Joe Biden and Kamala Harris took the oath of office and celebrated the rituals of our democracy today against the stark backdrop of a National Mall filled with flags and ringed by soldiers — but devoid of people — due to the pandemic and threats of right-wing terror.

I took a minute to meditate on the nature of change with Sam Cooke. I hope you will too.

There is no need to remind anyone that Joe Biden faces monumental challenges: out of control Covid, profound economic distress, accelerating climate change, and an unpredictable new fusion of right-wing media and a paranoid, disinformation fueled personality cult.

Yet we need Joe Biden to succeed in rolling back the outrages of the Trump years and he started on day one: cancelling the Keystone XL pipeline, stopping oil drilling in the Arctic, starting the process to rejoin the Paris Climate Accords, extending loan and mortgage moratoriums to debt distressed people and businesses and a lot more. On the legislative front he submitted an apparently well-designed immigration reform package to Congress.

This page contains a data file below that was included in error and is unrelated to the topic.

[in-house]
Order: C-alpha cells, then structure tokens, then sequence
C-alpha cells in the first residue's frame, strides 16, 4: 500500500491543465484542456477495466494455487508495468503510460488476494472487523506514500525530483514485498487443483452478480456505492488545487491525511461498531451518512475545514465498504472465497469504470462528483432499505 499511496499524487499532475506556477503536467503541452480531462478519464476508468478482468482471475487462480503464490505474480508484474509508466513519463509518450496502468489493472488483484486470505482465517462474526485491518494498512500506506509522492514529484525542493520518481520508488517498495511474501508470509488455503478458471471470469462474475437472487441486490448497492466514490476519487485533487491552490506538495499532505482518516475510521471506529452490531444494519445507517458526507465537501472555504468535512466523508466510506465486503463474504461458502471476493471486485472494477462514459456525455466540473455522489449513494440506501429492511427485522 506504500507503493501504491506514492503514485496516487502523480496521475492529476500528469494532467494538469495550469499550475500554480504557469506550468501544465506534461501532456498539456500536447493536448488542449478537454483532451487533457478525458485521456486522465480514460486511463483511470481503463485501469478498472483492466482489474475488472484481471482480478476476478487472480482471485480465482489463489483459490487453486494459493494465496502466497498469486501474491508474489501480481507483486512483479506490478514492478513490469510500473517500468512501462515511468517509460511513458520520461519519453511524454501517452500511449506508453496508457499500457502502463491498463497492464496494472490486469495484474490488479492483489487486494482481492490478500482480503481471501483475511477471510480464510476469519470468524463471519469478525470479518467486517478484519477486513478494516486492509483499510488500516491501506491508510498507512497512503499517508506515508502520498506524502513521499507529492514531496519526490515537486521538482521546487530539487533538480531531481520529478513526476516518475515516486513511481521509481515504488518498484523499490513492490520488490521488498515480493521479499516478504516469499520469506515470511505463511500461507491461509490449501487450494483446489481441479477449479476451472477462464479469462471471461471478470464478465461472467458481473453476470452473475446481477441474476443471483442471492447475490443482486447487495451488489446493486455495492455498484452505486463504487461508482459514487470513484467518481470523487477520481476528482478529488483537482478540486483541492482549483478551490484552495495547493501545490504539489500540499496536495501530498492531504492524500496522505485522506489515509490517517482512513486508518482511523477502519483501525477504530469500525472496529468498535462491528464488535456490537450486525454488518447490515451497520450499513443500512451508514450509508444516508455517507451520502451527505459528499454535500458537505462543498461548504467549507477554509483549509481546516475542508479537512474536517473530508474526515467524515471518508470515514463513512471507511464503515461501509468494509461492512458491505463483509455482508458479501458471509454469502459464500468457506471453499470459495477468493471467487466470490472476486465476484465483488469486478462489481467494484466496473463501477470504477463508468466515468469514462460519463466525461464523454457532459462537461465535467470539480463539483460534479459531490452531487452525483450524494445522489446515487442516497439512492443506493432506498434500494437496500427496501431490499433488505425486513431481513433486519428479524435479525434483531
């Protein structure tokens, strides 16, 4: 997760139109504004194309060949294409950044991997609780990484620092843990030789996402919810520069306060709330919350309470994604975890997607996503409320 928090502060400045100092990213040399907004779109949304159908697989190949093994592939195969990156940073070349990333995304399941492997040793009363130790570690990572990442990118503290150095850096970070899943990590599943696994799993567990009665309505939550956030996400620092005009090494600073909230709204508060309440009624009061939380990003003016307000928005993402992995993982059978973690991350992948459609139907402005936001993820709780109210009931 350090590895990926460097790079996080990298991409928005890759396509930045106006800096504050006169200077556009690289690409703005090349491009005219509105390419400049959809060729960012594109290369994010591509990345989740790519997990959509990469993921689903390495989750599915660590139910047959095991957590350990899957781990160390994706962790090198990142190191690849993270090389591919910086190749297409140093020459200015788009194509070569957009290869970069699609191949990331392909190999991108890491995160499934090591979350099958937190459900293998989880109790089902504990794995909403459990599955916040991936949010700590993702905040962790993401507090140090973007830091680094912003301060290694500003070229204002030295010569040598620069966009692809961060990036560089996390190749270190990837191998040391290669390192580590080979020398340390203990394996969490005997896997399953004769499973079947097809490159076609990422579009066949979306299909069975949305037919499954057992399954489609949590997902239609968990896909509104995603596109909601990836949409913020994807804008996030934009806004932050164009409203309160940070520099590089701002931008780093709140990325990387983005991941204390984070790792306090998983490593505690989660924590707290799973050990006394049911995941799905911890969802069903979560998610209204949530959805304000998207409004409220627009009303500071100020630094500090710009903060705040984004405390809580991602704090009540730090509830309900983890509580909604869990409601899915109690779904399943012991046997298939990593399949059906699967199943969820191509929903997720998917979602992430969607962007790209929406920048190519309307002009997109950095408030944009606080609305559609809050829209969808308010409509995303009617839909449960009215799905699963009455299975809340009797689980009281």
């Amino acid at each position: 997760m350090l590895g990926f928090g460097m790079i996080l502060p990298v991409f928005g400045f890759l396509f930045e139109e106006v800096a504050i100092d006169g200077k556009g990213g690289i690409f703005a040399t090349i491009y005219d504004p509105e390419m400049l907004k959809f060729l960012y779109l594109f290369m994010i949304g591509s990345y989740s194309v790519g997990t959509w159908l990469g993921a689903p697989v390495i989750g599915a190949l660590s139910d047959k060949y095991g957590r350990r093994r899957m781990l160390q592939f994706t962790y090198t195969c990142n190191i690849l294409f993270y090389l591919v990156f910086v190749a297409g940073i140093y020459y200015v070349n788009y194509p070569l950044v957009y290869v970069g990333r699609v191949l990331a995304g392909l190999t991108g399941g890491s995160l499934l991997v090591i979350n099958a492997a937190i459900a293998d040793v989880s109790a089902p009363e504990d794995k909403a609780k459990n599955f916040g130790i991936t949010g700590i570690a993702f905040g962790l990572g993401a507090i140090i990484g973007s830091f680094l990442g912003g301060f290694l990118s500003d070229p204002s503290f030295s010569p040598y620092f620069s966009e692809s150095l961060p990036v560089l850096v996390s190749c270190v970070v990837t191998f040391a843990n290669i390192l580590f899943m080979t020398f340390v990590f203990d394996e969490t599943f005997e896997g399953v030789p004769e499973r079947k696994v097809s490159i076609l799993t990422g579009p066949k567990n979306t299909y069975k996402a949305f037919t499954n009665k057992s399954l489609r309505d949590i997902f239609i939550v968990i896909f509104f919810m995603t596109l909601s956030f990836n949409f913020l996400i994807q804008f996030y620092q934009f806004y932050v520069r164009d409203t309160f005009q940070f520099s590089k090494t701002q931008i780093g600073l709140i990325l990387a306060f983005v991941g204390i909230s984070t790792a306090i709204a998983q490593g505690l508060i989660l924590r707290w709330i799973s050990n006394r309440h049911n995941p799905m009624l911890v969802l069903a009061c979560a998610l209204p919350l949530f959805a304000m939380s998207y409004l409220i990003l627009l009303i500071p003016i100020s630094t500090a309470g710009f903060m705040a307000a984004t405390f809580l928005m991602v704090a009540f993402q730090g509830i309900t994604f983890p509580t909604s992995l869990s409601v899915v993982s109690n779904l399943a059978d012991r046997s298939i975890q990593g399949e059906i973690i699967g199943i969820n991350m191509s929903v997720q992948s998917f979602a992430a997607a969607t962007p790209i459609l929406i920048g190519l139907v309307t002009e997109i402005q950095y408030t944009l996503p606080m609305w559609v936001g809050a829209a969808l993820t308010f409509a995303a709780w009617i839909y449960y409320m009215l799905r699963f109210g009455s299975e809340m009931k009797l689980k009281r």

Donald Trump ran amok in America, seeking to bring out the worst in us. We don’t want him or his movement back. Everyone of us needs to find a place in the struggle ahead.

We don’t have to be fans of Joe Biden to want him to succeed in the work of healing our nation and engaging productively with friends and adversaries alike, around the world.

How we get from here to where we need to go is never an easy question. And we should not expect Joe Biden to do anything we are not willing to fight for. The main lesson from the last time a Democrat was in the White House is that we must stay active, deepen our involvement, remain critical, and help become the change we want to see.

Together, we will figure this out and together, we will get to the other side.